Addressing the problems

The multidisciplinary team then looked at how they could address the barriers to patients accessing the hepatitis B vaccine. The following solutions were identified: - A nurse-led hepatitis B vaccination service in which the nurses are responsible for the whole process of care from assessment to delivery of the vaccine. This was achieved by developing a patient group direction; - Nurses were given training on the epidemiology of hepatitis B, documentation and the management of anaphylaxis; - A training morning for all staff groups raised awareness of the infection; - A hepatitis B information campaign was developed to target MSM; - Working in partnership with CLASH (Central London Action on Street Health), a gay men’s venue outreach team, the profile of hepatitis B was raised among local gay men and uptake of the vaccine was encouraged; - ‘Sorted’, a twice-weekly evening walk-in hepatitis vaccine service was launched and run exclusively by nurses. In addition, the nurse-led service was extended into the more general service; - To improve accessibility, one of the evening services was held in a health centre in Soho, where there is a large concentration of gay venues; - Registration was simplified for the walk-in services to reduce waiting time; - Nursing documentation was streamlined to speed patient throughput.


In 1999 the Victoria Clinic commenced vaccination in 122 MSM (three per cent of the national total of vaccinations given to MSM). The nurse-led service was introduced in February 2000. The number vaccinated rose to 527 in 2000 and 936 in 2001 (Fig 1 and Table 1). We reduced the time of the initial visit from up to two hours to 20 minutes.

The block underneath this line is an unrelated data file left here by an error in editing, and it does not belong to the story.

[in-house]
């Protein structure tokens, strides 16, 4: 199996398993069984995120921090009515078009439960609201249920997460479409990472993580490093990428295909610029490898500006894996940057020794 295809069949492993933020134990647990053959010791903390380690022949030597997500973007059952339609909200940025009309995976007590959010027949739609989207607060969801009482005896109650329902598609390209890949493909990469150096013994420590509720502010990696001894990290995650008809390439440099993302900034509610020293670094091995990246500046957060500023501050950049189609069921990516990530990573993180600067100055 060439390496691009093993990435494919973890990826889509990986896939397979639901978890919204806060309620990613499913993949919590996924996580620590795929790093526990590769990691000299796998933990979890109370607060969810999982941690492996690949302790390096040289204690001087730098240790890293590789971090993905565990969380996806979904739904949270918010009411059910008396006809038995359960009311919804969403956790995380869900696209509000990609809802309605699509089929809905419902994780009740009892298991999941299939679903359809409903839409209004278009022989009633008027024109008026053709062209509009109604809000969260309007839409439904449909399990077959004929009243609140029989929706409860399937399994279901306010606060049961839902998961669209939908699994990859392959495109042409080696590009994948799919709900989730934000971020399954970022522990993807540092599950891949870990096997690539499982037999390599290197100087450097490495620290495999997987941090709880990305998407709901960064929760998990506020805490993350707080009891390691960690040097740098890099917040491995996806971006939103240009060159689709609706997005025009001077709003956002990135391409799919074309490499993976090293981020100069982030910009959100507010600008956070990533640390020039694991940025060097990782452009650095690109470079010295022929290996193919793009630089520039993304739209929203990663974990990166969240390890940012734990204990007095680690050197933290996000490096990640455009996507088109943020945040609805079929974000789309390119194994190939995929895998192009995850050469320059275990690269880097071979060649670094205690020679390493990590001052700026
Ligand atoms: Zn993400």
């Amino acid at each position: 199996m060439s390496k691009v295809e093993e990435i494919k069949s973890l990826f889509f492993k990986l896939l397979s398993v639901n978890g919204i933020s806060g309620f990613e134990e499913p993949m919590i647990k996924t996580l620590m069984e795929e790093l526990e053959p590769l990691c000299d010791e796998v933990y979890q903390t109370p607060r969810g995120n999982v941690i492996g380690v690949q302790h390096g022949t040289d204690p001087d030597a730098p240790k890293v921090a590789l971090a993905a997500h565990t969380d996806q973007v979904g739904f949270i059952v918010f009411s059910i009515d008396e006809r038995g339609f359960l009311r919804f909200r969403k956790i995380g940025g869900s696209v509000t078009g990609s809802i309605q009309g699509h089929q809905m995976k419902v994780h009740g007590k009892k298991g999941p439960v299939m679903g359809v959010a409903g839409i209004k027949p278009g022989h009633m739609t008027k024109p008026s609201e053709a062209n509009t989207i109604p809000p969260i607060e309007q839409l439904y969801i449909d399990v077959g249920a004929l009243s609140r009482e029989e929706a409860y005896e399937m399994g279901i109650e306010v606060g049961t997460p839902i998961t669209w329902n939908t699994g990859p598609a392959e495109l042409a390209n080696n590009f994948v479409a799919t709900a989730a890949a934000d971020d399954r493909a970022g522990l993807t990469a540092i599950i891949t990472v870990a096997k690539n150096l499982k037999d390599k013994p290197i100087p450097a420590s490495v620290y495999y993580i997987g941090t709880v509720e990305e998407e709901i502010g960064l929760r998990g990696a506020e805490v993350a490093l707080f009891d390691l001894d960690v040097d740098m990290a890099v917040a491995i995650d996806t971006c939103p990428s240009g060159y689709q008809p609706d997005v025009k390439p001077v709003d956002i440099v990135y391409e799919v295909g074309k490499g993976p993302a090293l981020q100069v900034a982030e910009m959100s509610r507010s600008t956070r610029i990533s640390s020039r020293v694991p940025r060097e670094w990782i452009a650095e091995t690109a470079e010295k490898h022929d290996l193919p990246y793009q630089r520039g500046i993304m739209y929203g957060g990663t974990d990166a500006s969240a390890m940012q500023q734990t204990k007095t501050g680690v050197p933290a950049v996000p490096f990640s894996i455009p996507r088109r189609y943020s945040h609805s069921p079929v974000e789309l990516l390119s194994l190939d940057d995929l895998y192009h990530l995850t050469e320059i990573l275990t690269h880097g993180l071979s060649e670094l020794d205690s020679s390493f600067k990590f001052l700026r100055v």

Future developments

A clinic audit in July 2002 showed that half of our patients completed the six-month vaccine course. Although this meets the national targets, staff felt this was too low. There is an alternative to the six-month course: an accelerated course where the vaccine is administered over 21 days. If reducing the course to three weeks from six months increased completion rates, a greater proportion of MSM would be protected (even though immune response rates would be slightly lower). The clinic has started to offer the accelerated course and preliminary data shows that completion rates have risen to 79 per cent. The nurse-led vaccine services were branded with the name Sorted to give them a clear identity. In a recent survey, one in three MSM in central London gay venues associated the Sorted brand as a place to access the hepatitis B vaccine. We would encourage others to use the Sorted brand to promote hepatitis vaccine services to MSM.


By making access to and delivery of hepatitis B vaccine easy, fast and convenient, we have significantly increased uptake in this high-risk group. We suggest that this nurse-led model could be replicated in other sexual health clinics to help reach the targets set out in the National Sexual Health and HIV Strategy.